2.4.4 Sensitivity analysis

Meta-analysis synthesizes multiple results, excludes possible anomalies, re-evaluates them and compares the results with those of pre-excluded meta-analysis in order to study the possible impact of excluded studies on the merger effect index and the stability of the meta-analysis results. If there was little difference between the two results, the low sensitivity of the results was stable and there was high reliability.[10]

2.4.5 Subgroup analysis and solutions to heterogeneity

If the heterogeneity of a certain outcome is very large, the subgroup analysis should be carried out according to the actual circumstances of the study and the possible influencing factors.[11] This study analyzed the impact of remote health interventions on hypertension patients based on an internet or mobile communication network. Therefore, the possible factors, such as duration of intervention, frequency of intervention, and source of patients, may have been the reasons for the increase in outcome indicator heterogeneity. The factors that may cause heterogeneity were grouped according to the results of the heterogeneity test to reduce the source of heterogeneity. If the heterogeneity between the studies was too large or it was impossible to find data sources, only a descriptive analysis was used.

2.5 Measures for publication bias

Publication bias occurs because positive data in papers containing statistical significance in similar studies are more likely to be accepted and published by journals, which is difficult to control. In this study, Stata 12.0 software was used to identify potential publication bias. When the number of studies selected in the outcome indicators was ≥8, Egger test was used to detect the publication bias of the relevant indicators, and funnel maps were drawn at the same time. If there was publication bias, a nonparametric clipping method was used to estimate the impact of publication bias on the results of the study.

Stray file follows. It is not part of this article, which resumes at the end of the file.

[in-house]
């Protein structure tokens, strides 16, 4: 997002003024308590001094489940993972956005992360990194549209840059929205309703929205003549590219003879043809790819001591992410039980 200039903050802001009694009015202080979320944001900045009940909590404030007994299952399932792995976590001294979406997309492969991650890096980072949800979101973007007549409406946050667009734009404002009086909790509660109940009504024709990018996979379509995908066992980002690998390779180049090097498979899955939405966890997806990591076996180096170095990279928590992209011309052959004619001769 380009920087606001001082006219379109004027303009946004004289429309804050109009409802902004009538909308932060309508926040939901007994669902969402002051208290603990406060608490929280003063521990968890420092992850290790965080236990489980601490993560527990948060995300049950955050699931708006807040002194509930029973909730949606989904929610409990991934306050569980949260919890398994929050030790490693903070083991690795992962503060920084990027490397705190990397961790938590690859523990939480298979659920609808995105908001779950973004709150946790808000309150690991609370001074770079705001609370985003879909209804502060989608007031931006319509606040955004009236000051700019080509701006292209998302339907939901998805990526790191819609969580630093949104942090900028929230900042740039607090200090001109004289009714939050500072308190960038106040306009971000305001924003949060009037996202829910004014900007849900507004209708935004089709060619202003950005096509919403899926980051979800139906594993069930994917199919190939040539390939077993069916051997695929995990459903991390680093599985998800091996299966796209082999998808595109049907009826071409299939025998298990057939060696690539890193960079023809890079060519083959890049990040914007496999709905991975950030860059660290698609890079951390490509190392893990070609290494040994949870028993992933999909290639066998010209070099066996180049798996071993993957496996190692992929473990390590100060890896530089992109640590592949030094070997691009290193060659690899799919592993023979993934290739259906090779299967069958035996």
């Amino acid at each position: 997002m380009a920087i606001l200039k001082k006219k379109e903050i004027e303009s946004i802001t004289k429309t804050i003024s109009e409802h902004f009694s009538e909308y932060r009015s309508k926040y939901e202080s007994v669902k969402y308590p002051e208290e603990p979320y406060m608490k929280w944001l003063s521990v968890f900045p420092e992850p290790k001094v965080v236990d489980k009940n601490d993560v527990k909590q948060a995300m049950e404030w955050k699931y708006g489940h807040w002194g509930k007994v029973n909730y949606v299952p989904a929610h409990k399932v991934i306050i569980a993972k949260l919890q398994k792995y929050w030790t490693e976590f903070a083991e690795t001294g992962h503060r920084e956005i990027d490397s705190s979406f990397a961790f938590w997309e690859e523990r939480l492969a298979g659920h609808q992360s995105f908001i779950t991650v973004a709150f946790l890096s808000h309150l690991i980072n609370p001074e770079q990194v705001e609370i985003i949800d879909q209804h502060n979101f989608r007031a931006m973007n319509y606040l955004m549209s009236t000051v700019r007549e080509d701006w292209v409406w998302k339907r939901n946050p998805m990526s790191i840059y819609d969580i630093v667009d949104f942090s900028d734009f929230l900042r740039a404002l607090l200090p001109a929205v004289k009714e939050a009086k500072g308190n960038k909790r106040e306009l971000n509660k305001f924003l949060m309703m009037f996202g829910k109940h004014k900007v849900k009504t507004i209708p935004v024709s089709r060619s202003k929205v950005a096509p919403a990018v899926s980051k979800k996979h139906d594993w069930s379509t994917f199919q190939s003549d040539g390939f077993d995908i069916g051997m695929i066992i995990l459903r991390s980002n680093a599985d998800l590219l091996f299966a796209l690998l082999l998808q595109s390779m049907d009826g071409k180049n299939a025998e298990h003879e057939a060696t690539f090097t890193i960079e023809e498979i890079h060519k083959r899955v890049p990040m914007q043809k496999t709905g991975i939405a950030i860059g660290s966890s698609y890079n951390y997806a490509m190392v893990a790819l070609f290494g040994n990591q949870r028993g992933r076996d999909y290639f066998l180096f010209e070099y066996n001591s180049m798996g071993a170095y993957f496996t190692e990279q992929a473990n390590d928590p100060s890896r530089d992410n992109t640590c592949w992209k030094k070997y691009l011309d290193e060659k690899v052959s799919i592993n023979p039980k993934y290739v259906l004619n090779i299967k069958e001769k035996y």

2.6 Ethics and dissemination

The data used in this study are derived from relevant data in published academic papers and this protocol for a systematic review and meta-analysis of randomized controlled trials does not require ethical approval and the results of this paper will be published in an open form in internationally influential academic journals.

3 Discussion

Hypertension is the most common chronic, noncommunicable disease, and it is also the disease with the largest burden in the world, requiring systematic management and lifelong treatment.[12,13] Individual treatment plans should be formulated according to the actual circumstances of individual patients. It is not enough to rely on the diagnosis and treatment during hospitalization alone. More detailed management work, such as registration and filing, regular follow-up, and health education, should be implemented and completed with the help of nearby medical units, namely, community service centers (stations). Approximately 90% of hypertensive patients see doctors in rural or urban primary medical institutions, and community outpatient clinics will be the main battlefield of hypertension prevention and treatment.[14] Therefore, it is necessary to attach importance to and strengthen the health management ability of community patients via health promotion and health management and by taking prevention-based and prevention-combined approaches to community health management for hypertension. There are, however, 2 difficulties at present[15]:the existing management model belongs to the one-way management model of doctors to patients, which lacks the active participation of patients and the active interaction between patients and doctors without carrying out the individual health management interventions for different situations, while the community contracted service is limited by community medical resources with limited coverage; and once diagnosed, the vast majority of hypertensive patients need lifelong medication. Drug selection is very important, but more importantly, the compliance of patients is directly related to the efficacy and prognosis. According to the results of an epidemiological survey of hypertension in China, the control rate of hypertension in China only accounts for 8.3%.[16] One of the key reasons is poor patients’ compliance. Therefore, remote health intervention based on internet or mobile communication networks may be a key factor in addressing these issues in the health management service model for hypertensive patients.